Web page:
If you've been on the foreshore you might have noticed large shards of orange earthenware with a white slip roughly painted on the inside. these are likely to be broken sugar moulds, which i suspect were dumped by the barrow load onto the foreshore when the bargebeds were being created. sugar refining was big business from the late 17th century, and there were hundreds of sugar houses in london making rock-hard sugar ‘loaves’ in moulds that varied in size. thick syrupy refined raw sugar was poured into the mould and as it slowly dripped through the small hole in the bottom into a collecting pot, it left brown crystallised sugar behind. poor-quality sugar crystallised less easily and was made in larger moulds, while white sugar fetched a better price and was made by slowly dripping a solution of white clay through it to draw out the remaining brown molasses. once the mould was full, the sugar loaf was knocked out and dried in a stove room at 60 degrees celsius.
the shards are usually quite small, but this lovely big bit was found by fellow mudlark mr malarky last week.
I found this crotal bell embedded in the thames mud a while back. it fell off a horse's harness around 400 years ago and had laid encased in mud ever since. it emerged perfectly preserved, with a 'sunburst' pattern and the maker's mark (a tiny bell-founder's hammer) clearly visible. but it wasn't until i took it to the edge of the river and washed the mud out from inside that something incredible happened. the 'pea' inside had survived and instantly a ghostly image of a horse, pulling a heavy wooden cart through london's muddy, stinking, narrow streets flooded my mind. i was the first person in centuries to hear it rattle, i had actually heard history.
Medieval mail, all found on the thames foreshore. there was a large armoury at the tower of london where mail makers toiled, pulling steel or iron wire to the desired gauge and bending it into these neat rings, which they then looped together – four rings on every loop – and individually riveted. this created the metal mesh from which they made protective suits for knights, kings and soldiers.
This is one of the objects that feature in my book (mudlarking: lost and found on the river thames). it's a 19th century stoneware flaggon that was lying in the mud out on the estuary. as i researched it a forgotten world opened up to me, along with the inevitable question: how did it get there?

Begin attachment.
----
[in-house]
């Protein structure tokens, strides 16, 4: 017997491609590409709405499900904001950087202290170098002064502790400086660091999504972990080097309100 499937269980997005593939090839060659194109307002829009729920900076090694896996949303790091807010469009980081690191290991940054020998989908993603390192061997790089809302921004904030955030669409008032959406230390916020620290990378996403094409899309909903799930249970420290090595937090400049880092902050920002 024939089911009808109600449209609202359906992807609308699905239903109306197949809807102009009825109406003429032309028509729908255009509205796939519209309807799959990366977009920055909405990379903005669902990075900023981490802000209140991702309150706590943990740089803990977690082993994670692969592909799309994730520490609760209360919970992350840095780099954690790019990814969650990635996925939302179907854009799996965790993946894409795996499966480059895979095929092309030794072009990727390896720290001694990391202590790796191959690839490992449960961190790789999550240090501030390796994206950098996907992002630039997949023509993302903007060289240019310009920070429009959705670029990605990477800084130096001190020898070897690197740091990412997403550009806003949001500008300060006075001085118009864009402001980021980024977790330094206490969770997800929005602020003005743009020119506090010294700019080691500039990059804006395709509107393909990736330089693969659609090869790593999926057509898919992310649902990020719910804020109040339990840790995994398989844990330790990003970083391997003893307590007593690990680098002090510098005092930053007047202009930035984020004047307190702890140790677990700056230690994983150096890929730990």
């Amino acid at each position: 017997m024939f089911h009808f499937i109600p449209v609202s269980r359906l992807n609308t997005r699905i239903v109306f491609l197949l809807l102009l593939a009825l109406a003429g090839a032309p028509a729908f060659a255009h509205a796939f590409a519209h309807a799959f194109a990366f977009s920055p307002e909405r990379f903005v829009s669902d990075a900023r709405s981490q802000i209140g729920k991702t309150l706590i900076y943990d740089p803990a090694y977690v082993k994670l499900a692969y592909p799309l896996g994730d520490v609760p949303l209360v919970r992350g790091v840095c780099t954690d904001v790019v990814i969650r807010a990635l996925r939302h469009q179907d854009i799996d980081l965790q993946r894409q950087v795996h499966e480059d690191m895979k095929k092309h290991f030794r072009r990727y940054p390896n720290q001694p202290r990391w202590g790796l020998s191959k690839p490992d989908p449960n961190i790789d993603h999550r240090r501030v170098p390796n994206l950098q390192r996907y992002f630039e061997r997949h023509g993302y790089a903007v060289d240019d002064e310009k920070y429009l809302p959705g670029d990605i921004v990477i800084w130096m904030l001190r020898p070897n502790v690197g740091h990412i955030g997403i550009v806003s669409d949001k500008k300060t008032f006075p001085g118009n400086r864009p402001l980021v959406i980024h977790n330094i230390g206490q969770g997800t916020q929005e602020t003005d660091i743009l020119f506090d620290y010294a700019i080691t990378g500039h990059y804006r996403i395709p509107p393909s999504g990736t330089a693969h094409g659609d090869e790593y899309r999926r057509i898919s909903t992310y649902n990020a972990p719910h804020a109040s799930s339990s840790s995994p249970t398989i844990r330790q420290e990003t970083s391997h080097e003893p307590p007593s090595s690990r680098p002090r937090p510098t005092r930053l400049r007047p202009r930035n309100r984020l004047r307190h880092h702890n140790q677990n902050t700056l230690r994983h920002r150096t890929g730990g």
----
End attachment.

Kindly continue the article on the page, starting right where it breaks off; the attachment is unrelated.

it is stamped on the neck with the name of the landlord and the pub it originally came from: w may, king's arms, which was located at 61 lower thames street in the city of london. it opened in 1775 and was demolished in 1920. i found the spot where it once stood, buts it's just a busy road now, lined with office buildings and a far cry from what it would have been almost 200 years ago when this bottle was being filled by william may with wine and ale for river workers and sailors.
william may was landlord of the king's arms between around 1835 and 1839. details of his time at the pub are scarce, but from 1851 onwards the censuses told me much more about those who ran and lived there. landlords changed regularly and most had large extended families living and working with them. some were local and others had come to london from other parts of the country - kent, durham and yorkshire - which reflected the general population move to big cities at the time. there were both male and female landlords who employed barmaids, teenage girls as maids and boys to collect the empty tankards and glasses.
what i found most interesting were the lodgers they took in: rivermen, sailors, mariners and stevedores. these men came from far and wide: cornwall, ireland, guernsey, jersey, switzerland and canada – a human ebb and flow that once characterised the river and its surrounds. did such a man leave the king's arms with this bottle and take it with him upriver on an early tide. draining the last dregs of the previous night's ale, he ditched it overboard into the estuary as his ship headed out into the open sea. #londonmudlark#mudlark#mudlarking
2 weeks ago
a replica medieval crowned key made from a lead mould,produced from a brick with an impressed medieval key.!!! this will be on display at the @totallythames foragers of the foreshore exhibition from the 25-29 september at the barge-house oxo tower south bank .
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I was very happy to swap this 18th century tombac button from friday morning’s tide, for a human tooth - found by eagle-eyed @amberbutchart on her first lark....
i’ve retrieved a fair few ‘falsies’ over the years - from victorian specimens with vulcanite rubber gums to nhs early plastics - but never ‘the real mccoy’! thanks amber, our very own 🦷🧚🏻♀️!